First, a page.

Publications

    Wetland Wastewater Treatment: Arcata, CA – 1987 Innovations Winner

    In 1974, the small city of Arcata, California, learned that a new state policy would soon forbid the release of its treated wastewater into Humboldt Bay unless it could prove that the wastewater “enhanced“ the bay. That same year the Humboldt Bay Wastewater Authority was formed to devise a federal- and state-funded regional approach to wastewater disposal. By 1976, Arcata realized it had a serious problem on its hands: if the city hooked up to the proposed HBWA treatment plant, sewer bills would double in the near future and would probably continue to climb. Moreover, the huge sewage pipes mapped to run between Arcata and Eureka and under the bay’s shipping channels could allow unwanted strip development of the rural area between the cities and might even lead to an ecological disaster. But if Arcata decided to go its own way, it would be subject to a building moratorium and other penalties unless it could overcome the undefined “enhancement“ requirement. The case tells the story of Arcata's long political struggle to derail the planned regional sewage treatment plant and force federal and state regulators to accept its own, unconventional local alternative. It raises questions as to how to recognize innovation and the nature of bureaucratic cultures which discourage innovation. It also raises the question of whether community based opposition might be too heavily weighted in the political process.

    One Church/One Child Minority Adoption Campaign: Illinois – 1986 Innovations Winner

    In 1980, the Illinois Department of Children and Family Services faced a crisis. Over 700 black children in Cook County, including 69 infants, waited for adoption while the agency was unable to find black parents. Director Gregory L. Color, with his deputy gordon Johnson, approached Father George Clements, a black activist Chicago priest in the Baptist community. From those meetings came One Church, One Child, a plan to use pastors of the black churches as spokesmen to reach the community. Coler and Johnson faced several hurdles as they asked a private religious institution to help solve a public agency’s problem. They had to change negative attitudes both in the black community; which had grown to distrust the state agency, and among a staff suspicious of change who would implement the black adoption program. They had to revamp state laws that inhibited the adoption process. And they had to change bureaucratic procedures that had proven ineffective. The accompanying video exhibit brings to life the successful strategy of the One Church, One Child program, focusing on a presentation in a black church designed to encourage adoptions. In addition, the video includes retrospective comments from the program's administrators and vignettes of families who have adopted children as a result of the program. This case will challenge students to examine the assumptions that limit bureaucracies. Available in Spanish translation.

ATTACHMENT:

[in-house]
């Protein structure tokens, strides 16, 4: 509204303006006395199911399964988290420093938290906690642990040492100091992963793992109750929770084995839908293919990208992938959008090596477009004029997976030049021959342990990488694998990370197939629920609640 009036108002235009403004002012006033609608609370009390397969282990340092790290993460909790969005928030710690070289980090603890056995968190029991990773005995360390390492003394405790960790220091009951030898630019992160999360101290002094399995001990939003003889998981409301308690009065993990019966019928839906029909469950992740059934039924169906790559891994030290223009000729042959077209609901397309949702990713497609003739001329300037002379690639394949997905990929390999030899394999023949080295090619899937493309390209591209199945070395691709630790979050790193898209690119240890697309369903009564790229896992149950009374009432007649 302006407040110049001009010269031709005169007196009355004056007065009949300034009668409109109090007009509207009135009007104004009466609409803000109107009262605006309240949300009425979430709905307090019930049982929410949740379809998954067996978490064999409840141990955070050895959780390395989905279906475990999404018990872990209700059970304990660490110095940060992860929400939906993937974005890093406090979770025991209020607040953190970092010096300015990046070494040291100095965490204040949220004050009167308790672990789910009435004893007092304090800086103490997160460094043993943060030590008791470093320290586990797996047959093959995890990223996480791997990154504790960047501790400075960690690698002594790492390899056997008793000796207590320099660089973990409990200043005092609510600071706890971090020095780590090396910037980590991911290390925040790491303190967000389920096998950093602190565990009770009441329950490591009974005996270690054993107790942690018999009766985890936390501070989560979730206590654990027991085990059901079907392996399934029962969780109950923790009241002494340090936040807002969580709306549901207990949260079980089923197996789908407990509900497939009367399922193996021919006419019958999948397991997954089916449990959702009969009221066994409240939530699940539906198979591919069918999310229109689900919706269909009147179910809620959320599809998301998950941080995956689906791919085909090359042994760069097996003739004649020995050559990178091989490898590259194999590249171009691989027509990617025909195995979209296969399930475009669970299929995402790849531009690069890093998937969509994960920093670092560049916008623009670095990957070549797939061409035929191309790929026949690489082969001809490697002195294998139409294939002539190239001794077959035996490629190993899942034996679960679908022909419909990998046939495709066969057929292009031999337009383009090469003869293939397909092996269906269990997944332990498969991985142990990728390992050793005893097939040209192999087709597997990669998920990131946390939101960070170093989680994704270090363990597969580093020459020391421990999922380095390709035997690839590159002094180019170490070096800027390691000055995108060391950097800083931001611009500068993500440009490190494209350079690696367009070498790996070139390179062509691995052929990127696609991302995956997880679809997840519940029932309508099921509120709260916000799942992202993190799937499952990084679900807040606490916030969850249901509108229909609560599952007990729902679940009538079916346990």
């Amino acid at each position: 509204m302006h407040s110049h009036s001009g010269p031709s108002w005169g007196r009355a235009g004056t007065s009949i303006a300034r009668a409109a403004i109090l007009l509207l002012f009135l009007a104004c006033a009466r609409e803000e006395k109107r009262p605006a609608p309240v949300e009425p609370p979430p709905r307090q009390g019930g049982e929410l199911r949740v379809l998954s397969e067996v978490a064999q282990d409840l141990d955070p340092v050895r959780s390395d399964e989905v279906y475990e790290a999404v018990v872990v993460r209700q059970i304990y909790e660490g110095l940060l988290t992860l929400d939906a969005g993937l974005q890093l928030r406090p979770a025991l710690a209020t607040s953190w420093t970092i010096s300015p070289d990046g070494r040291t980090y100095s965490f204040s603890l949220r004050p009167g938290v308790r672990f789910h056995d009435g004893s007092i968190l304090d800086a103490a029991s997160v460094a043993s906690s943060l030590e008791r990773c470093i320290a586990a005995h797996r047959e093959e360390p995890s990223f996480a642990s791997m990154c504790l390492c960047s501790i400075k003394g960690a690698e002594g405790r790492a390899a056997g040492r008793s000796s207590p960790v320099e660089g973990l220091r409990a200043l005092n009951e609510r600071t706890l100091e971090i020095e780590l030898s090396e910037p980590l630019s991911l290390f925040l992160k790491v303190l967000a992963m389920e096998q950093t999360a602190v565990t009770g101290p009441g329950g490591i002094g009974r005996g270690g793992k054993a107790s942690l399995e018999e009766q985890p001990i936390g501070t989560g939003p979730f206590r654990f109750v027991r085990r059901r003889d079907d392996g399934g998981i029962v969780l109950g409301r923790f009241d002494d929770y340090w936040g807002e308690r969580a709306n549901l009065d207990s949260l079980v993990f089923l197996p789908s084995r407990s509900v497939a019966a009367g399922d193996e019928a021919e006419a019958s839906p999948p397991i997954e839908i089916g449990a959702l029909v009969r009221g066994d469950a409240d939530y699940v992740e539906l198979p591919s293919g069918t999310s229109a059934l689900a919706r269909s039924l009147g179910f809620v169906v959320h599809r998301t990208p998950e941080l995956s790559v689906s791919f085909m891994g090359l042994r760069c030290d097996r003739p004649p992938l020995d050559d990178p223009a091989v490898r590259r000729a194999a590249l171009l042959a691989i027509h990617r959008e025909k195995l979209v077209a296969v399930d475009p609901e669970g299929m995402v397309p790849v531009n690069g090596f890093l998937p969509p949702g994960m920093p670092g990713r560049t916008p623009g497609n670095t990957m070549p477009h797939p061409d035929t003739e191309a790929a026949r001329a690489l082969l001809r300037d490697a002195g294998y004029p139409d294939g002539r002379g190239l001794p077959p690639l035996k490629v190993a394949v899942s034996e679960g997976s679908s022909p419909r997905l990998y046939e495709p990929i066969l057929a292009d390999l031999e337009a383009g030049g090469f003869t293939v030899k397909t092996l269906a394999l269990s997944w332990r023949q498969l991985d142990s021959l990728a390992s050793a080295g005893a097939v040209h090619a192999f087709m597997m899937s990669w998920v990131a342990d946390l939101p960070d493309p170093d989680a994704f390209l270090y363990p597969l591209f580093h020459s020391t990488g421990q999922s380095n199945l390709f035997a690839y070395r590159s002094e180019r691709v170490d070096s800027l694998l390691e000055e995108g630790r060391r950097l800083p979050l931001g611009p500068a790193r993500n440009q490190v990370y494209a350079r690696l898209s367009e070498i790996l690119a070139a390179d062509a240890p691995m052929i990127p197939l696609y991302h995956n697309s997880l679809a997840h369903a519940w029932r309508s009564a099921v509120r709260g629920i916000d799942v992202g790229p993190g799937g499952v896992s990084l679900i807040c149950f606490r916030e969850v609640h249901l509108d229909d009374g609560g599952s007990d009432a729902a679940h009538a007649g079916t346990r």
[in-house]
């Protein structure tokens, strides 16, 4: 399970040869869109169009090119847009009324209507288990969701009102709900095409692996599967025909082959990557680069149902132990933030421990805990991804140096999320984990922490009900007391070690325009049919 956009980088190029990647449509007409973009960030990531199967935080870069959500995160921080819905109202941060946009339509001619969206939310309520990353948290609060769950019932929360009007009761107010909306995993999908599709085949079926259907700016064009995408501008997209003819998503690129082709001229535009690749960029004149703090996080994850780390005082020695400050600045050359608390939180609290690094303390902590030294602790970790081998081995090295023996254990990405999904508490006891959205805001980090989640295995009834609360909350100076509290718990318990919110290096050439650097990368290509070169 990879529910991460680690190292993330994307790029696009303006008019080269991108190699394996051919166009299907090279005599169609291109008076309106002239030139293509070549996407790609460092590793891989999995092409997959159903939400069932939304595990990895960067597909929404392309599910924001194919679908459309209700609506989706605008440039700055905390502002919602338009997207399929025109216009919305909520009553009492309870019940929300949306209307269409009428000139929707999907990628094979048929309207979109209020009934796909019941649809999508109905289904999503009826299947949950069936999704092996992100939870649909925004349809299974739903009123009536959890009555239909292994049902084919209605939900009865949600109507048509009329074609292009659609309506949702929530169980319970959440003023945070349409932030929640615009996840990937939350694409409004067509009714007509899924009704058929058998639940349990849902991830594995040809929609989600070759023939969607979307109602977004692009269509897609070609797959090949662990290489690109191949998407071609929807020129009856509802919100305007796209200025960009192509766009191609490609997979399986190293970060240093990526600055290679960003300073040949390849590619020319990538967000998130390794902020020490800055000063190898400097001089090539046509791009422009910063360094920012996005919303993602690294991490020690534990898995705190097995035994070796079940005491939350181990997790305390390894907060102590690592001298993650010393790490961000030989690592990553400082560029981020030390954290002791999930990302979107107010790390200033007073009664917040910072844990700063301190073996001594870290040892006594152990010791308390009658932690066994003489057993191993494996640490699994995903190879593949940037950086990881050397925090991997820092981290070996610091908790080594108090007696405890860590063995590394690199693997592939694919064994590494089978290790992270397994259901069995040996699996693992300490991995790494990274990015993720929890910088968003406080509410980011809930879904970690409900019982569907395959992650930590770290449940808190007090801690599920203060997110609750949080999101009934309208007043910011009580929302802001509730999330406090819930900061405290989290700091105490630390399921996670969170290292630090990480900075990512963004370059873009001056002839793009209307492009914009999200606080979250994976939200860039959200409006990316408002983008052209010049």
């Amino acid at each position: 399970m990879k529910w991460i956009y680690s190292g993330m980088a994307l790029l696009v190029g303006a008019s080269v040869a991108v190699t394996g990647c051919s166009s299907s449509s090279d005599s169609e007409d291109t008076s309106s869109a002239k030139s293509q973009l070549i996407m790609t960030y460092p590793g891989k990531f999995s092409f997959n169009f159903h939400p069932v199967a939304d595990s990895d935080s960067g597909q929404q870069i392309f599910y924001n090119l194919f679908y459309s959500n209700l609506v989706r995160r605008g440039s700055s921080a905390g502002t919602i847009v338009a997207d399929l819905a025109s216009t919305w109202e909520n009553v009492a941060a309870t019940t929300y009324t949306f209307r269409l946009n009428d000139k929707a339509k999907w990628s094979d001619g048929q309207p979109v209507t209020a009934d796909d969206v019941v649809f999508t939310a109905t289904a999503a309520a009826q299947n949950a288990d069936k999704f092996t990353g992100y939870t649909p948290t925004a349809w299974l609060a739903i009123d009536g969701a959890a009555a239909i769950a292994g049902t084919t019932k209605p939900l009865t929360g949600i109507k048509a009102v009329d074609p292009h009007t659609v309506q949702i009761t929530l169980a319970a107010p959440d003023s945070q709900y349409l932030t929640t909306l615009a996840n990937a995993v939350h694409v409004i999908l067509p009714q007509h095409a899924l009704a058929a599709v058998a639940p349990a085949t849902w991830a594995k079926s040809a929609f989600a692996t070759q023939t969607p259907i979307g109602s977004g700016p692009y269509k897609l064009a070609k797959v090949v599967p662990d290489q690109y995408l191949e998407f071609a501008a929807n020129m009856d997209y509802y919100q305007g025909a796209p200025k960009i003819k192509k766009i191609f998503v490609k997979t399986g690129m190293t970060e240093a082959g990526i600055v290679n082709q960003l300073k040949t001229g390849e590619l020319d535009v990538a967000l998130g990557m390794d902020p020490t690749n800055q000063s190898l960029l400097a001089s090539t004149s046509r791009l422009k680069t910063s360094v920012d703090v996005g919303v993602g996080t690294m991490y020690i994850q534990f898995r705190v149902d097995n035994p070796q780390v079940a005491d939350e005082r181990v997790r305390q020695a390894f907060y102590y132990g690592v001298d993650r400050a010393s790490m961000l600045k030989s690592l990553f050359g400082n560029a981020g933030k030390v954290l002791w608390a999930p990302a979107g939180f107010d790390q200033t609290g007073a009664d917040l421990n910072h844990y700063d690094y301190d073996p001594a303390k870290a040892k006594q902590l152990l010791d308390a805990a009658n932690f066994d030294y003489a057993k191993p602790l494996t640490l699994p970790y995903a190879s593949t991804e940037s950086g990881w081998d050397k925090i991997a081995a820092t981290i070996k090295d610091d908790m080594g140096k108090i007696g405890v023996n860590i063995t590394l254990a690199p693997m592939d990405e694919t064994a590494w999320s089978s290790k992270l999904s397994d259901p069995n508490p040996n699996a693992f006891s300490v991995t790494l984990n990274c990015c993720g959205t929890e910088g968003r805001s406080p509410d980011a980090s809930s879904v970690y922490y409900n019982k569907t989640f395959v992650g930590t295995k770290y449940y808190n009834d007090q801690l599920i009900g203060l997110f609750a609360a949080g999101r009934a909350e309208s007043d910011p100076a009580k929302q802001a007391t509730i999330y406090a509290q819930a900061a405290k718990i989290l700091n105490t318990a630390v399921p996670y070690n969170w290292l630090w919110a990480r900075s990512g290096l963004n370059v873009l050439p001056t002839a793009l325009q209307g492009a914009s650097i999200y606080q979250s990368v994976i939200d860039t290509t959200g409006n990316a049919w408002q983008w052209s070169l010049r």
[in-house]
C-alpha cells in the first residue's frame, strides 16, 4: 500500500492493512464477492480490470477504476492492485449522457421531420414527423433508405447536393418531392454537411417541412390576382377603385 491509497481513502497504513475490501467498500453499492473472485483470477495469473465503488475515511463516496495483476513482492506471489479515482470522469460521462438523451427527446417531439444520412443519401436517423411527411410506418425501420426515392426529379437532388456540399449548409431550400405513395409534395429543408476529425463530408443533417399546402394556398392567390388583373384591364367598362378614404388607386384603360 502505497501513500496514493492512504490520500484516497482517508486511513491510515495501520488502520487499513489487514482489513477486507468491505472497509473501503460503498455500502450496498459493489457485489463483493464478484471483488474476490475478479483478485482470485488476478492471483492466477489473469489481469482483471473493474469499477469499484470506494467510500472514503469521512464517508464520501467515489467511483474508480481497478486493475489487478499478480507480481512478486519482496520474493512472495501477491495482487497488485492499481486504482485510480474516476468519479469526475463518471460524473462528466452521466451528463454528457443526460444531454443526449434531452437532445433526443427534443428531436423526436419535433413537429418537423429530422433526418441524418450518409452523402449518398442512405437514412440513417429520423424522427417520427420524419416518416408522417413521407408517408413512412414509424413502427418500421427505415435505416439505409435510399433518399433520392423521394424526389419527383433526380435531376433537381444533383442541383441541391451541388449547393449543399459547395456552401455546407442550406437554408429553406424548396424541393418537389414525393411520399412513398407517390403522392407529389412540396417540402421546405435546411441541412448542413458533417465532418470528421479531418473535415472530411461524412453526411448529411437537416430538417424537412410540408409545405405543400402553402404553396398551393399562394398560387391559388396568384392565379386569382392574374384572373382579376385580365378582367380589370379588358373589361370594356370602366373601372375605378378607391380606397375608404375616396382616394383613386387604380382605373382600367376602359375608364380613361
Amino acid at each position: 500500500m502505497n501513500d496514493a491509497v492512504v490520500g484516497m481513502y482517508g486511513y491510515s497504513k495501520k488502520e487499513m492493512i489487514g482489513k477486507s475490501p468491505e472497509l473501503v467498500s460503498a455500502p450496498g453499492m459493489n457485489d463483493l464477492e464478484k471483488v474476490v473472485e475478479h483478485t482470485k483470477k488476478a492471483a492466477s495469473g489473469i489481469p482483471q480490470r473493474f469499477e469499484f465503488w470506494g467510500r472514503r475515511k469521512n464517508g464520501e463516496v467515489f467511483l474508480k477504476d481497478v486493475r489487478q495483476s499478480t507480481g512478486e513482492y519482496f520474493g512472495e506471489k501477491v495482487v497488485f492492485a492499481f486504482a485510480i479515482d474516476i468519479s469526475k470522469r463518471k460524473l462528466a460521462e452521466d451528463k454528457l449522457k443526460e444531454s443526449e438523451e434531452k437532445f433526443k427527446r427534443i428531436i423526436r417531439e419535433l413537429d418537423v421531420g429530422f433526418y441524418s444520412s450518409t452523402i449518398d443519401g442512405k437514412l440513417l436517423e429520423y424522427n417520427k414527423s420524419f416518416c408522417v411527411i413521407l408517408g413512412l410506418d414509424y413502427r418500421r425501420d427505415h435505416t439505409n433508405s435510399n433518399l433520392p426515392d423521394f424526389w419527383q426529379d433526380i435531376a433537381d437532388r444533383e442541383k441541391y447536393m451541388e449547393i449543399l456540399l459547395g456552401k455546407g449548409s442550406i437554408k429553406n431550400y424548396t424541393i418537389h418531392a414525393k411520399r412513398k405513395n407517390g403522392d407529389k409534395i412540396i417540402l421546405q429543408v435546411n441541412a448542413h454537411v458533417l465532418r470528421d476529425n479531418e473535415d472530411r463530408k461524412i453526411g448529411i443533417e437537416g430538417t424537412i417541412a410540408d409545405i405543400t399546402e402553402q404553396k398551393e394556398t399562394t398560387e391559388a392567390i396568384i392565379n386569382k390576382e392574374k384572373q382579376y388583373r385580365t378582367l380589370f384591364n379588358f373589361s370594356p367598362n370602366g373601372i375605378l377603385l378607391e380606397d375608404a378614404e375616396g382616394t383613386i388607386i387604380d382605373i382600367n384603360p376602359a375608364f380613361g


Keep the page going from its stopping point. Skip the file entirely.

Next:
Case Management for At-Risk Children in Detention: New York, NY – 1986 Innovations Winner

    This “Innovations in State and Local Government“ case begins in January 1983, when Ellen Schall is appointed commissioner of New York City’s Department of Juvenile Justice, an agency in upheaval. DJJ was established to detain seven- to fifteen-year-old children between arrest and adjudication. Most of DJJ’s charges are held in a 25-year-old secure detention facility called “Spofford,“ a notoriously violent and dilapidated facility in the South Bronx. The case describes the situation as Schall walks into it. In addition to internal tensions and significant operational problems in every division, the agency has a history of bad press and feuds with City Hall. The department is also struggling with deep-seated racial and class tensions among employees, and with great confusion over its mission. The case ends with Schall planning to speak to a new group of juvenile counselors, trying to articulate her vision for the agency. The case offers students the chance to diagnose the ills of the agency and to chart a strategic course of action. Among the topics for debate: How should Schall go about assembling an executive team? How should she address the confusion over agency mission? What should she do about racial tensions? How involved should she get with the nitty-gritty operational problems of her agency’s divisions?